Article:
Terpenoids—Terpenes

Have you ever noticed how a handful of mint leaves smells just like a pack of spearmint gum, naturally? Or wondered how the lemony scent in certain cannabis strains mirrors the citrus burst of a Meyer lemon, even though it’s form is dried and green, not juicy and yellow?

We have terpenes to thank for the the distinguishing aromas we find in many plants. Scents such as, menthol, citrus, cinnamon, ginger, cloves and eucalyptus are all derived from terpenoids. The aromatic properties of plant terpenoids play a traditional role in medicine, ranging from herbal remedies believed to fight cancer to pharmaceutical and antibacterial functions.

Benefits Beyond the Senses

Terpenes aren’t just pleasing scents, they are the main building blocks of the essential oils and resins instrumental in the plant’s defense systems. For example, honeybees are attracted to the scent in certain flowers that provide nourishing pollens, which in turn, play a positive role in the plant’s reproductive cycle. Alternatively, predatory creatures have an innate response to avoid specific scents that some plants create to protect survival. Terpenes also provide the foundation for complex molecules like pigments, sterols, hormones and vitamins. In fact, terpenes are the basis for aromatherapy practices.

Cannabis terpenes are believed to play an even more important role in health benefits, either directly or indirectly. For example, the terpene, myrcene, is known to make cells more permeable, which increases the absorption of cannabinoids by the body. Beta-Caryophyllene (BCP) terpenes, which are normally found in black pepper, rosemary and highly concentrated in Cannabis, have demonstrated the direct effect of cancer-killing properties.

A Scientific Snapshot

While many terpenes interact harmoniously, some combine with cannabinoid receptors in the body to block the formation of other compounds, while others act as a binding agent. This explains why terpenes are believed to produce a broad range of both psychoactive and physiological effects commonly associated with THC and CBD alone. In fact, it is the synergy of these many compounds and receptors working together that creates the commonly known “entourage effect.”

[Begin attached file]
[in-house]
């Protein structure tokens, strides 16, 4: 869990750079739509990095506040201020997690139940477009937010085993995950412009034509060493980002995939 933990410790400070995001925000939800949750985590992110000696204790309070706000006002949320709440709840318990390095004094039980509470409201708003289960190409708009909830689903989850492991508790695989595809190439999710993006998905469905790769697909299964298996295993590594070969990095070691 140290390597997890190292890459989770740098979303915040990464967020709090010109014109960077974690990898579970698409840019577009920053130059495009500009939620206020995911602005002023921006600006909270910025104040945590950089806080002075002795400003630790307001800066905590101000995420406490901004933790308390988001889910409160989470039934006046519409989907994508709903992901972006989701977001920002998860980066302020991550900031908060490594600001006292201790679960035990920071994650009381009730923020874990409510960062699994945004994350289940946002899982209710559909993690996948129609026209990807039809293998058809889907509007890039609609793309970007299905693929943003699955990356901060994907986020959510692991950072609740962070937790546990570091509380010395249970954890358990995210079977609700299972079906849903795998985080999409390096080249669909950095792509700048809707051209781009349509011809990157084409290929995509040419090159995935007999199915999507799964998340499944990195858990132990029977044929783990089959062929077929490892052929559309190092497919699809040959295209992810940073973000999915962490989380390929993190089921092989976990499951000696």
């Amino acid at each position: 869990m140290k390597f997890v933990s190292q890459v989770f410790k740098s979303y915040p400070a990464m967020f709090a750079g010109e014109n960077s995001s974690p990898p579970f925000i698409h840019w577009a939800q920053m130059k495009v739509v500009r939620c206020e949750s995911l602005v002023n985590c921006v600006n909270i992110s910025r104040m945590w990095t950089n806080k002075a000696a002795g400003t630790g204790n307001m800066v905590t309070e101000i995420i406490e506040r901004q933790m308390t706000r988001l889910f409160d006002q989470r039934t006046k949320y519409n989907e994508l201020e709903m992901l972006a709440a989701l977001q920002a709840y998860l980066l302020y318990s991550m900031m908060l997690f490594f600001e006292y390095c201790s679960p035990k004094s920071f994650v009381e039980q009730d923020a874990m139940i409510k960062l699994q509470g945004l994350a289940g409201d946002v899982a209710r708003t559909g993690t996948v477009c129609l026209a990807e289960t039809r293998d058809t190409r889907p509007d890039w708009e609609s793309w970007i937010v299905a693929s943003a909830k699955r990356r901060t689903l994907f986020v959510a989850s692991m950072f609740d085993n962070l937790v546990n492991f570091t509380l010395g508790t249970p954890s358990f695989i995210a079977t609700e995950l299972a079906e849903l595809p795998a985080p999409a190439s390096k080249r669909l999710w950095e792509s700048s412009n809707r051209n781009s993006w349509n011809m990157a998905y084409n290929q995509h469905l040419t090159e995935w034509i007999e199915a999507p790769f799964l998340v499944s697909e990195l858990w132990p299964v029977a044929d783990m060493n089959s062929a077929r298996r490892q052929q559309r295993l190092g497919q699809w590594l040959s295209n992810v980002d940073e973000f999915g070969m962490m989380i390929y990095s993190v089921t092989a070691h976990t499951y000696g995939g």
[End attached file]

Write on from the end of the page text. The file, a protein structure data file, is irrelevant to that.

What Your Nose Should Know

As scientists continue to explore the roles and human reactions among the hundreds of terpenes in Cannabis, below are a few profile types known to address a variety of common patient conditions:

Terpene Type Recognizable Scent Associated Benefits
Alpha and Beta Pinene Sharp, sweet, pine Anti-inflammation, bronchodilator
Myrcene Musky, earthy, herbal, citrus Anti-inflammation, muscle relaxation, sleep
Linalool Floral, spice, citrus Anti-inflammatory, also moderates motor skills, liver function
Alpha Bisadolol Floral Anti-bacterial, anti-inflammatory
Delta 3 Carene Piney, earthy Anti-inflammatory, also associated with drying fluids such as menstrual flows, runny noses, and tears
Eucalyptol Mint, spice Cough suppressant, mouthwash, pain-reliever
Terpineol Piney, clove Anti-oxidant and relaxing properties
Cineole Herbal Antibiotic, anti-viral, anti-inflammatory, pain-reducing
Caryophyllene Pepper, wood, spice, hops Moderates anxiety and depression
Humulene Woody, earthy Anti-inflammatory, anti-bacterial, pain-reducing
Limonene Citrus, lemon, orange Anti-depression, anti-anxiety, gastric reflux, anti-fungal